21 Jul 2018

Maybe Ontario’s Sex Ed Curriculum Needs A Vagina Monologue Featured

At 18, I joined the ensemble cast of the first staging of Eve Ensler’s The Vagina Monologues in Jamaica.

Ensler’s work is quite possibly one of the most important pieces of theatre of the 21st century. It is a precursor to the current Me Too Movement and it changed my relationship with my sexuality for the greater good. When the posters started going up around campus at the University of the West Indies, the controversy was palpable. The word vagina, though the anatomically correct name for a woman’s for female genitals, is handled with latex gloves wrapped in Bible verses in the Caribbean. It is a dirty and inappropriate word.

In our first meeting as a cast, the director discussed the potential controversy associated with engaging with the script, but also the importance of sharing this female empowering work. He was offering us a way out. The monologues are based on true stories. At our second meeting, we shared our reactions to the stories. We talked about domestic violence through ‘Crooked Braid’; we empathize with the old woman in ‘The Flood’. She had orgasmed on her very first date and hadn’t had sex since.  However, the mood in the room changed when we started discussing The Vagina Workshop.

“My vagina is a shell, a round pink tender shell opening and closing, closing and opening. My vagina is a flower, an eccentric tulip, the center acute and deep, the scent delicate, the petals gentle but sturdy. I did not always know this. I learned this in the vagina workshop. I learned this from a woman who runs the vagina workshop, a woman who believes in vaginas, who really sees vaginas, who helps other women see their own vaginas by seeing other women’s vaginas.” – Excerpt from The Vagina Monologues.

One by one, women in the cast revealed the piercing impact of reading this monologue. “It wasn’t until reading this that I realized I hadn’t actually looked at myself down there,” one woman said. “Why did seeing the word vagina make me so uncomfortable? I have one.” “I did it. I took a mirror and looked at my vagina.”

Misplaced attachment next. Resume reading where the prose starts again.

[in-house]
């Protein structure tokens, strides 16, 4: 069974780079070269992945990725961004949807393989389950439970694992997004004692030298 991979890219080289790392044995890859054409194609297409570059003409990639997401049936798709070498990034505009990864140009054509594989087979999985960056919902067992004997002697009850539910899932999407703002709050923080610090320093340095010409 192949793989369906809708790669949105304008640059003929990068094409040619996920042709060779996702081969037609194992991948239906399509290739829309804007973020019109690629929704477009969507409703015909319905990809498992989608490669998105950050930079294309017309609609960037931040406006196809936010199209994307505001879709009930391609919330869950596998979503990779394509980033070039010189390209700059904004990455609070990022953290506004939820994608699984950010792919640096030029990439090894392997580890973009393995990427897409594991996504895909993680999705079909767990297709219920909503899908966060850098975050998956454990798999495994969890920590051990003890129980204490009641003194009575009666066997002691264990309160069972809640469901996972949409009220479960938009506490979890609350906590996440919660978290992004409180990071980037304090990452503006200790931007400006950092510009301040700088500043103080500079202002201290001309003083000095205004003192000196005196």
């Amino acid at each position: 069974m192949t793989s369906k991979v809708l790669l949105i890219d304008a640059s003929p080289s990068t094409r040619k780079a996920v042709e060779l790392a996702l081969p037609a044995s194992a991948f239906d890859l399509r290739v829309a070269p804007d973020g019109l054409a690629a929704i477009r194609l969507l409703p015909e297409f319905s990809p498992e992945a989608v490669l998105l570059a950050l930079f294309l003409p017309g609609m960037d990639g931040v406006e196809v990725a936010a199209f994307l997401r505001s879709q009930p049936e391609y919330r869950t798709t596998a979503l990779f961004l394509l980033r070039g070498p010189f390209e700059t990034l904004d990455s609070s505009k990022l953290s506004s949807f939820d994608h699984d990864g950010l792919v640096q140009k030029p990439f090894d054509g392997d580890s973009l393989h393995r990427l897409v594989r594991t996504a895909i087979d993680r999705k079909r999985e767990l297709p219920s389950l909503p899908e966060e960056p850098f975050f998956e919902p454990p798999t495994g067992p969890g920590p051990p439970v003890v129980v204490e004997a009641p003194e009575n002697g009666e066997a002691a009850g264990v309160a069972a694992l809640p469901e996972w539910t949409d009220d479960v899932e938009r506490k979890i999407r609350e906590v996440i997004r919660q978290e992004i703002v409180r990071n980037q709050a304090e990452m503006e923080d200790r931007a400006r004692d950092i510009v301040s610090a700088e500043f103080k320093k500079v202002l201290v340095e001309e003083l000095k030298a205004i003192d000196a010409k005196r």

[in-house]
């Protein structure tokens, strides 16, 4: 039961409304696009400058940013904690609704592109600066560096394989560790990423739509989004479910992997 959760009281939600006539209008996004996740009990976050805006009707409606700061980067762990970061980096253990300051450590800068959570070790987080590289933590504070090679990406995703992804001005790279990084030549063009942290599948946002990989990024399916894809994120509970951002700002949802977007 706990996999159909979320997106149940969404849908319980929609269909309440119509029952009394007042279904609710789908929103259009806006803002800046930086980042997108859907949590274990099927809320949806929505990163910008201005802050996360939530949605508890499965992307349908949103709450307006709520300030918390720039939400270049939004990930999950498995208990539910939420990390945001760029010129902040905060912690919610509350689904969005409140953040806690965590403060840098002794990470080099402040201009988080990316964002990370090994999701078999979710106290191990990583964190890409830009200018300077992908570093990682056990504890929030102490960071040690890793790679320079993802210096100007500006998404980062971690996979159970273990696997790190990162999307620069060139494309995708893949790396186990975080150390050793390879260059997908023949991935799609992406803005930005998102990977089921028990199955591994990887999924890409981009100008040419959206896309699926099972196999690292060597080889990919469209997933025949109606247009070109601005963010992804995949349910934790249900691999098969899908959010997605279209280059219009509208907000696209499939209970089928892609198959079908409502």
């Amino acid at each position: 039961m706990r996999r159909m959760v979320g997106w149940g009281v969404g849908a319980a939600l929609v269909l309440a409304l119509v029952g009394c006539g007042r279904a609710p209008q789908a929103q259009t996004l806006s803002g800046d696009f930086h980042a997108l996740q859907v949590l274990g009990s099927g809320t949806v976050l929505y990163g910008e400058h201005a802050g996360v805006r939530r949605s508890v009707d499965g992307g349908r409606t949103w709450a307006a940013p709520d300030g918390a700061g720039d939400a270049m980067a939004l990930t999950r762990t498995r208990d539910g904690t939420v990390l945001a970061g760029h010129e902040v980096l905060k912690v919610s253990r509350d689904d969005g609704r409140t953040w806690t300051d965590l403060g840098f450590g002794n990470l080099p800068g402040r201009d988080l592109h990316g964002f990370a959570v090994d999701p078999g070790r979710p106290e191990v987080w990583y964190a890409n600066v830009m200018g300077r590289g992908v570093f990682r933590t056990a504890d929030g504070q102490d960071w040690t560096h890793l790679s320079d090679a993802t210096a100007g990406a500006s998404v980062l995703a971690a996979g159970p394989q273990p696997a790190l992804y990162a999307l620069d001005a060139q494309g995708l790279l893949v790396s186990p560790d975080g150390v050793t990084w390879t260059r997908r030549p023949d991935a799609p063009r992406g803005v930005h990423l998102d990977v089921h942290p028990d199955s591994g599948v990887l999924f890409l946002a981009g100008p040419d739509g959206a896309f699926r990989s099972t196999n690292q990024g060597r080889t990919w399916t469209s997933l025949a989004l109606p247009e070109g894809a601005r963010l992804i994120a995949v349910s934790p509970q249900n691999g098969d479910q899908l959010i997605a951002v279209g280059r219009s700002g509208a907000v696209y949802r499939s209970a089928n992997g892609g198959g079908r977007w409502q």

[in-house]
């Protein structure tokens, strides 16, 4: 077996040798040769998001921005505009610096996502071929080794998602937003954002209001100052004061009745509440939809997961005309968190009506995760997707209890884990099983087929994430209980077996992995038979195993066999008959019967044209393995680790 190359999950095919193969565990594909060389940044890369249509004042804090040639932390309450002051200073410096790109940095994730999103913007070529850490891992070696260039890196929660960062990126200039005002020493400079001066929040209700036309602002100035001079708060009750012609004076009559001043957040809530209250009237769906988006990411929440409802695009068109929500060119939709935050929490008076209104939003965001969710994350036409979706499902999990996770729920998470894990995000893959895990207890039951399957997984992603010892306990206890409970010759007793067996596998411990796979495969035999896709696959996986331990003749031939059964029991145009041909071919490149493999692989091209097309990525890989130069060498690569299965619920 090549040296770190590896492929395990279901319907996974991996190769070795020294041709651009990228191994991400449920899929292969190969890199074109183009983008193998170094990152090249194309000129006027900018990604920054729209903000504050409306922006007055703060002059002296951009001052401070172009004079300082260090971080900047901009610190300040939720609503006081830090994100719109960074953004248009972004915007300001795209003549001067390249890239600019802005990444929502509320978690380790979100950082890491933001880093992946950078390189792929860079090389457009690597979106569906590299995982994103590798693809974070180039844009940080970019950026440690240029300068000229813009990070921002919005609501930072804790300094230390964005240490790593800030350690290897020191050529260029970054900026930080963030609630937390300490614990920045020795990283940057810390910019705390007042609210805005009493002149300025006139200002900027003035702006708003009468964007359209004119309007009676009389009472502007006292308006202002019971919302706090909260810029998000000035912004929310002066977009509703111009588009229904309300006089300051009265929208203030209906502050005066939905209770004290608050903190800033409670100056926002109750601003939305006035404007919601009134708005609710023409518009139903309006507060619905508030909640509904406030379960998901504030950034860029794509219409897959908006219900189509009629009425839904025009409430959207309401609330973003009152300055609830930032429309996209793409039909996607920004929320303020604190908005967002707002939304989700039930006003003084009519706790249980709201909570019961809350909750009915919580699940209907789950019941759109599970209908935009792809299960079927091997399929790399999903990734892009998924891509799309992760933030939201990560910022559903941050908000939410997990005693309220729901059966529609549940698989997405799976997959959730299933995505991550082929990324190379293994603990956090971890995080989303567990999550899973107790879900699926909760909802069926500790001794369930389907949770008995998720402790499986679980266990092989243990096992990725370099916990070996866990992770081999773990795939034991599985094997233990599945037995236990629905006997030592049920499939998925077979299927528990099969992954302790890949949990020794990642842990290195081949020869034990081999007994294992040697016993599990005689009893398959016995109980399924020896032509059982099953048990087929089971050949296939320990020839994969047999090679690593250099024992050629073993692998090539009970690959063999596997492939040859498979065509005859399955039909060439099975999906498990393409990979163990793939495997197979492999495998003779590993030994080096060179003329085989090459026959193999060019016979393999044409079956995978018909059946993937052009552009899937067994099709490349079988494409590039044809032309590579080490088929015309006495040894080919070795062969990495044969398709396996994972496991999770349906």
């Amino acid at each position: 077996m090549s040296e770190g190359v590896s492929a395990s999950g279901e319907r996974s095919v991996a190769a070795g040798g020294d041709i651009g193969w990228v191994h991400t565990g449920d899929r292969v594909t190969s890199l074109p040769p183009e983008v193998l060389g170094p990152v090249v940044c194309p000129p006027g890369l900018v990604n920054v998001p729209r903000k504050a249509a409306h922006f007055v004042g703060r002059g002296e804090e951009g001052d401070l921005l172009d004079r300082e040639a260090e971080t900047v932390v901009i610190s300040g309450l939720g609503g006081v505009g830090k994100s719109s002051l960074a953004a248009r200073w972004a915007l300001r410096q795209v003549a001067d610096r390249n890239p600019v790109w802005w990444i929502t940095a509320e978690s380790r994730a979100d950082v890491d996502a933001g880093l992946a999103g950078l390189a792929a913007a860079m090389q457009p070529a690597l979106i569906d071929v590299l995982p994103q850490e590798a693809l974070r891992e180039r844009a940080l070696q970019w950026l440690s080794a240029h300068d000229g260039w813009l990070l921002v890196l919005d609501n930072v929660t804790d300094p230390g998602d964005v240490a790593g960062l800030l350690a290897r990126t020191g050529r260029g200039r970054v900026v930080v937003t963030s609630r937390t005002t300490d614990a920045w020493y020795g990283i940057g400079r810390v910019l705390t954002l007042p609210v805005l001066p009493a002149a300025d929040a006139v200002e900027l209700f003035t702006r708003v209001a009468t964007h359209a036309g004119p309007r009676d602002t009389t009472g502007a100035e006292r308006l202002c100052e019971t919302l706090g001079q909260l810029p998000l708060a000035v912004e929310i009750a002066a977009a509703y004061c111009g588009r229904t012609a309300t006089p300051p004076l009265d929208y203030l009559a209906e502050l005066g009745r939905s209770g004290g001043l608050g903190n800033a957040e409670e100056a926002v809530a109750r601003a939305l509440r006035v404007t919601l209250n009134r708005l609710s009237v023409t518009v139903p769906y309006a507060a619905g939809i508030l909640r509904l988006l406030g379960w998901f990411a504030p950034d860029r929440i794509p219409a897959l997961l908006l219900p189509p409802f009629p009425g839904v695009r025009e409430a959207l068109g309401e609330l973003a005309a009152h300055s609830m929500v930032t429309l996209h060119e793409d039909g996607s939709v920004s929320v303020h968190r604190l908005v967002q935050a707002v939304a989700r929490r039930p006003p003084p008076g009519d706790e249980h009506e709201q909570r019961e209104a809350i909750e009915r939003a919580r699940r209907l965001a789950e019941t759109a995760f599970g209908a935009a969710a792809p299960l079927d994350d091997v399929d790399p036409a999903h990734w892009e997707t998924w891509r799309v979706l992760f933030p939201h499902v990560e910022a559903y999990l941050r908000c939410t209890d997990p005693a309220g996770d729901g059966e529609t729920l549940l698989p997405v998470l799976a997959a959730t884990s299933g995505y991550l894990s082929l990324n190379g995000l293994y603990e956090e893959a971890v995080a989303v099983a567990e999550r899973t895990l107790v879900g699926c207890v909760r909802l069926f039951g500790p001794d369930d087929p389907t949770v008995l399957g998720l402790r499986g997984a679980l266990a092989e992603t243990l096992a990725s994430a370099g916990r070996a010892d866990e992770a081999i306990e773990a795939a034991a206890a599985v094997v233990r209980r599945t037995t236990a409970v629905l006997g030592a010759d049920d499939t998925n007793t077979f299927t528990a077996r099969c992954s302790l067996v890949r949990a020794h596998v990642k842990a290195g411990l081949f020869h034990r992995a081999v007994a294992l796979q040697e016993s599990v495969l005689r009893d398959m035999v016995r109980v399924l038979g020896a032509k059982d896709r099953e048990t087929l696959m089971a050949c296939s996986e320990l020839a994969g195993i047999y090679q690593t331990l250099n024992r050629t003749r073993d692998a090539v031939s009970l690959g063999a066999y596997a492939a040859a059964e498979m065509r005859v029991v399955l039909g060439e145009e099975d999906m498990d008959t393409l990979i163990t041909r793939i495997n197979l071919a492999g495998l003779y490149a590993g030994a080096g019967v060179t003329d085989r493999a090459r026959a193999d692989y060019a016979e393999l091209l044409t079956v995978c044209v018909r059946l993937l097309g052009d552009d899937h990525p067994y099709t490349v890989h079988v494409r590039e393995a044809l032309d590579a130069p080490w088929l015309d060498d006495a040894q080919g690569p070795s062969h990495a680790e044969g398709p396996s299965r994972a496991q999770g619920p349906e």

I may have been 18, but our oldest cast member was in her 30s, with a child. “I thought my daughter was too young to hear the word vagina.” Our married cast member said, “I feel more beautiful having sex in the dark.”

I was unaware at the time; however, The Vagina Monologues rehearsal room was my first introduction to a safe space. At the end of The Vagina Monologues theatrical run, I came out as a lesbian to my friends. In turn, those friends came out as gay to me. Together, we birthed a new safe space.

The safe space we created together included open discussions about consent, bad dates, a bad sexual choice, relationship bullying, and a sexual predator we had to protect a friend. The safe space we created included getting tested for HIV together, consoling each other as we came out to our parents. We held each other accountable when a boyfriend or girlfriend distracted us from school. We guided each other and continue to guide each other through the emotional intimacy of relationships. We weren’t blessed with our parents talking to us about sex, and at school we were shown images of diseased genitalia trumpeted with unconvincing lessons on abstinence. We were our sex-ed counselors, therapists and advisors. We were the lucky ones. We had each other and the growth from our good and bad decisions. I believe some of this is direct result of sexual orientation. When you’re a Black LGBTQ person in deeply religious, homophobic culture, you’re already an outsider; there are very few topics that are taboo once you’ve faced that truth.